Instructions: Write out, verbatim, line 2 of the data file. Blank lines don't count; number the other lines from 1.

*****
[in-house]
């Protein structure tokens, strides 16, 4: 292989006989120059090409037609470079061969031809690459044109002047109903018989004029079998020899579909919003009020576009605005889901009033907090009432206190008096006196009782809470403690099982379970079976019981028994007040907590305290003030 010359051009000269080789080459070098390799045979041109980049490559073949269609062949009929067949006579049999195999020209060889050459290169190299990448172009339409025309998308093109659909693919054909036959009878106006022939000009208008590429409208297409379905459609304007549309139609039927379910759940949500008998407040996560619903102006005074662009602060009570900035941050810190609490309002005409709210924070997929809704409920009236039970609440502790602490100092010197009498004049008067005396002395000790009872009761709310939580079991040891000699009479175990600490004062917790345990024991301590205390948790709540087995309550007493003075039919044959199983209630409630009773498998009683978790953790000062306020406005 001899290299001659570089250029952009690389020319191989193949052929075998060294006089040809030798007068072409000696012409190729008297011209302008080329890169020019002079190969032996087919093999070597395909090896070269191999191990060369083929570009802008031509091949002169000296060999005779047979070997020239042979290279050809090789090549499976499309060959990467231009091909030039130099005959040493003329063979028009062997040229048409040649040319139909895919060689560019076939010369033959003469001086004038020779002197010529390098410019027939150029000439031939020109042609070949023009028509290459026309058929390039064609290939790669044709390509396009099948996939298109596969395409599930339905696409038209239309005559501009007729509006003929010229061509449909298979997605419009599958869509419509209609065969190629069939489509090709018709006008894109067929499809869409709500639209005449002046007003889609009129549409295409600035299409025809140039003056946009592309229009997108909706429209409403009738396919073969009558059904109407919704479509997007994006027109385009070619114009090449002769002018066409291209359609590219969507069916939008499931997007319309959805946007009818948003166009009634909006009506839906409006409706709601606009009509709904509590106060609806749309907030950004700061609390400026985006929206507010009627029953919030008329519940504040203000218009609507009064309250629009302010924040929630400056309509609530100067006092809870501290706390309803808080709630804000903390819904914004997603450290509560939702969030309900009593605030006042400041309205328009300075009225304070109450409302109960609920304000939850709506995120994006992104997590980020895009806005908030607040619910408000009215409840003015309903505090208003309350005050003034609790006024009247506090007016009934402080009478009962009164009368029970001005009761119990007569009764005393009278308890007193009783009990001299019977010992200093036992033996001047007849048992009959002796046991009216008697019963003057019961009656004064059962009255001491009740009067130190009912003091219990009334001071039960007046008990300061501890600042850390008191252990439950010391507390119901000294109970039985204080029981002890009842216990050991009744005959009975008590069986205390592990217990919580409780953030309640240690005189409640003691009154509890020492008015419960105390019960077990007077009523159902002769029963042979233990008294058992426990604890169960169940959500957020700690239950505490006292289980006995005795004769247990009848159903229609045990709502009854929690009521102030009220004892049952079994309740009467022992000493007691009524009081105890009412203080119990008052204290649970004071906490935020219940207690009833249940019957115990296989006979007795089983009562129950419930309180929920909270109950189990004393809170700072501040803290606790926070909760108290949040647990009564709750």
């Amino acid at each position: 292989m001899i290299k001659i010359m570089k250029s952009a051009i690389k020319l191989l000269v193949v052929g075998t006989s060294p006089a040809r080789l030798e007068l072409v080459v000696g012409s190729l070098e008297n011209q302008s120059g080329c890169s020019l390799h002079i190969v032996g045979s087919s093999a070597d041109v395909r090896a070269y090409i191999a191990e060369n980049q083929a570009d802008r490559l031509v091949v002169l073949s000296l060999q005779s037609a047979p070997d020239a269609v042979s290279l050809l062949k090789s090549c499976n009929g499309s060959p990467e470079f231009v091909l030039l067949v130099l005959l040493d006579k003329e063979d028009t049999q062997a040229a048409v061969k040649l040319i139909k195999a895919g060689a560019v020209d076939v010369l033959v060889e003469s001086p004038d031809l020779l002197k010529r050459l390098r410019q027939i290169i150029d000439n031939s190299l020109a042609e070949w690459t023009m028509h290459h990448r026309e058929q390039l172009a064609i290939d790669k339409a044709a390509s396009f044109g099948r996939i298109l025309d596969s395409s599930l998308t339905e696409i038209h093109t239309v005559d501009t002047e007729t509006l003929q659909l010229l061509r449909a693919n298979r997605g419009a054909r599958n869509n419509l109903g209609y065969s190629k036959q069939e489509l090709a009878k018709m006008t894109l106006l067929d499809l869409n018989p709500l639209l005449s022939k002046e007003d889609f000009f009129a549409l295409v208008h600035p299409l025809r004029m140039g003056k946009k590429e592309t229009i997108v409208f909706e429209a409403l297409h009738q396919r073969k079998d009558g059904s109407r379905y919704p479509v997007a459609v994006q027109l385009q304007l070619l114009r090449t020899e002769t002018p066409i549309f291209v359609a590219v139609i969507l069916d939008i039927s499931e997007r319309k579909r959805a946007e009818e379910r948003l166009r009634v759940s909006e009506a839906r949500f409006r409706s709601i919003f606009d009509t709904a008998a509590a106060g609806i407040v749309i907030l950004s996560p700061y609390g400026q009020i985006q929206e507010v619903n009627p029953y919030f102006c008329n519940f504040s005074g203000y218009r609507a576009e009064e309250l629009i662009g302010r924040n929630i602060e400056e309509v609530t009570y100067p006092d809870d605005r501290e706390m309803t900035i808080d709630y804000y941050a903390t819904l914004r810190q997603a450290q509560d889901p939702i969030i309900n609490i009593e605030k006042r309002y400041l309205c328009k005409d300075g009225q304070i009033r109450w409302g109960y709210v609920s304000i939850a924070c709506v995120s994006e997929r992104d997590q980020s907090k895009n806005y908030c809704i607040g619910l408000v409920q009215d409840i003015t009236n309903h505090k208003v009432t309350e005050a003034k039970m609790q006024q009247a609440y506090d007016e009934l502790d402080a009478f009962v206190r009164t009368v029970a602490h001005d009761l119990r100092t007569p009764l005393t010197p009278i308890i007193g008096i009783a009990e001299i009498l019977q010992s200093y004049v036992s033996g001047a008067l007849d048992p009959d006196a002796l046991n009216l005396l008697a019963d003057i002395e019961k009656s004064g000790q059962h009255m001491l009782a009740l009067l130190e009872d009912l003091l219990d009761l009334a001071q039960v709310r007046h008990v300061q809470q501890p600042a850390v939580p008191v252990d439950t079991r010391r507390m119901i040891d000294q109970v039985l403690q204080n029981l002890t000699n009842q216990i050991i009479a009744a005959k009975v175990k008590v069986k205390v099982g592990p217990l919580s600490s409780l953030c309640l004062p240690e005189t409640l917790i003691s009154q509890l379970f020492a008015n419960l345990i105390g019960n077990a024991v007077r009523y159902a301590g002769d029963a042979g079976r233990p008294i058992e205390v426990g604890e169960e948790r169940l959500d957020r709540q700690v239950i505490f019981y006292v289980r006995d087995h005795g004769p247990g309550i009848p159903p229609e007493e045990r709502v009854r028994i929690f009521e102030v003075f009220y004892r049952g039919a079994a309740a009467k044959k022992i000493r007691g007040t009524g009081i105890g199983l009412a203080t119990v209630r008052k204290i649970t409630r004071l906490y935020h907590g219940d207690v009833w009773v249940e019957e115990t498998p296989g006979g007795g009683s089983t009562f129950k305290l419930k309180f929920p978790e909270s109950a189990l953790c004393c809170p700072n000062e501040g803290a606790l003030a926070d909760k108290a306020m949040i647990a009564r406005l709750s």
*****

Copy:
């Protein structure tokens, strides 16, 4: 292989006989120059090409037609470079061969031809690459044109002047109903018989004029079998020899579909919003009020576009605005889901009033907090009432206190008096006196009782809470403690099982379970079976019981028994007040907590305290003030 010359051009000269080789080459070098390799045979041109980049490559073949269609062949009929067949006579049999195999020209060889050459290169190299990448172009339409025309998308093109659909693919054909036959009878106006022939000009208008590429409208297409379905459609304007549309139609039927379910759940949500008998407040996560619903102006005074662009602060009570900035941050810190609490309002005409709210924070997929809704409920009236039970609440502790602490100092010197009498004049008067005396002395000790009872009761709310939580079991040891000699009479175990600490004062917790345990024991301590205390948790709540087995309550007493003075039919044959199983209630409630009773498998009683978790953790000062306020406005 001899290299001659570089250029952009690389020319191989193949052929075998060294006089040809030798007068072409000696012409190729008297011209302008080329890169020019002079190969032996087919093999070597395909090896070269191999191990060369083929570009802008031509091949002169000296060999005779047979070997020239042979290279050809090789090549499976499309060959990467231009091909030039130099005959040493003329063979028009062997040229048409040649040319139909895919060689560019076939010369033959003469001086004038020779002197010529390098410019027939150029000439031939020109042609070949023009028509290459026309058929390039064609290939790669044709390509396009099948996939298109596969395409599930339905696409038209239309005559501009007729509006003929010229061509449909298979997605419009599958869509419509209609065969190629069939489509090709018709006008894109067929499809869409709500639209005449002046007003889609009129549409295409600035299409025809140039003056946009592309229009997108909706429209409403009738396919073969009558059904109407919704479509997007994006027109385009070619114009090449002769002018066409291209359609590219969507069916939008499931997007319309959805946007009818948003166009009634909006009506839906409006409706709601606009009509709904509590106060609806749309907030950004700061609390400026985006929206507010009627029953919030008329519940504040203000218009609507009064309250629009302010924040929630400056309509609530100067006092809870501290706390309803808080709630804000903390819904914004997603450290509560939702969030309900009593605030006042400041309205328009300075009225304070109450409302109960609920304000939850709506995120994006992104997590980020895009806005908030607040619910408000009215409840003015309903505090208003309350005050003034609790006024009247506090007016009934402080009478009962009164009368029970001005009761119990007569009764005393009278308890007193009783009990001299019977010992200093036992033996001047007849048992009959002796046991009216008697019963003057019961009656004064059962009255001491009740009067130190009912003091219990009334001071039960007046008990300061501890600042850390008191252990439950010391507390119901000294109970039985204080029981002890009842216990050991009744005959009975008590069986205390592990217990919580409780953030309640240690005189409640003691009154509890020492008015419960105390019960077990007077009523159902002769029963042979233990008294058992426990604890169960169940959500957020700690239950505490006292289980006995005795004769247990009848159903229609045990709502009854929690009521102030009220004892049952079994309740009467022992000493007691009524009081105890009412203080119990008052204290649970004071906490935020219940207690009833249940019957115990296989006979007795089983009562129950419930309180929920909270109950189990004393809170700072501040803290606790926070909760108290949040647990009564709750």